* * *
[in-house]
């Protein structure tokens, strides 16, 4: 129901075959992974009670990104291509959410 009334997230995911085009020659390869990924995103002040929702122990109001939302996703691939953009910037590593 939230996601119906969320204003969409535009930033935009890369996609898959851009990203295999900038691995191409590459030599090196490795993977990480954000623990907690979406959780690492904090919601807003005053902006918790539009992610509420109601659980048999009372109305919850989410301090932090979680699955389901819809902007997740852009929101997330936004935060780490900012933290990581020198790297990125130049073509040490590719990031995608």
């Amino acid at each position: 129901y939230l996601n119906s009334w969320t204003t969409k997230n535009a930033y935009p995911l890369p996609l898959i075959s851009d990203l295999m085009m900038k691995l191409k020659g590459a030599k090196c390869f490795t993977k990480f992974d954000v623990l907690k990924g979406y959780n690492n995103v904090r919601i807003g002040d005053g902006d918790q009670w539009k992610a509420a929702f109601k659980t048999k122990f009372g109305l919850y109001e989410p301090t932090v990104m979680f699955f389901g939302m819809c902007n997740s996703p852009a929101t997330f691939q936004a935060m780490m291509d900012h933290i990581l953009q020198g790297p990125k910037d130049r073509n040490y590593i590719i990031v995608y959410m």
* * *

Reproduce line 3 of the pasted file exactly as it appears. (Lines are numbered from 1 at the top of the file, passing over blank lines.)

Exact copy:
């Amino acid at each position: 129901y939230l996601n119906s009334w969320t204003t969409k997230n535009a930033y935009p995911l890369p996609l898959i075959s851009d990203l295999m085009m900038k691995l191409k020659g590459a030599k090196c390869f490795t993977k990480f992974d954000v623990l907690k990924g979406y959780n690492n995103v904090r919601i807003g002040d005053g902006d918790q009670w539009k992610a509420a929702f109601k659980t048999k122990f009372g109305l919850y109001e989410p301090t932090v990104m979680f699955f389901g939302m819809c902007n997740s996703p852009a929101t997330f691939q936004a935060m780490m291509d900012h933290i990581l953009q020198g790297p990125k910037d130049r073509n040490y590593i590719i990031v995608y959410m």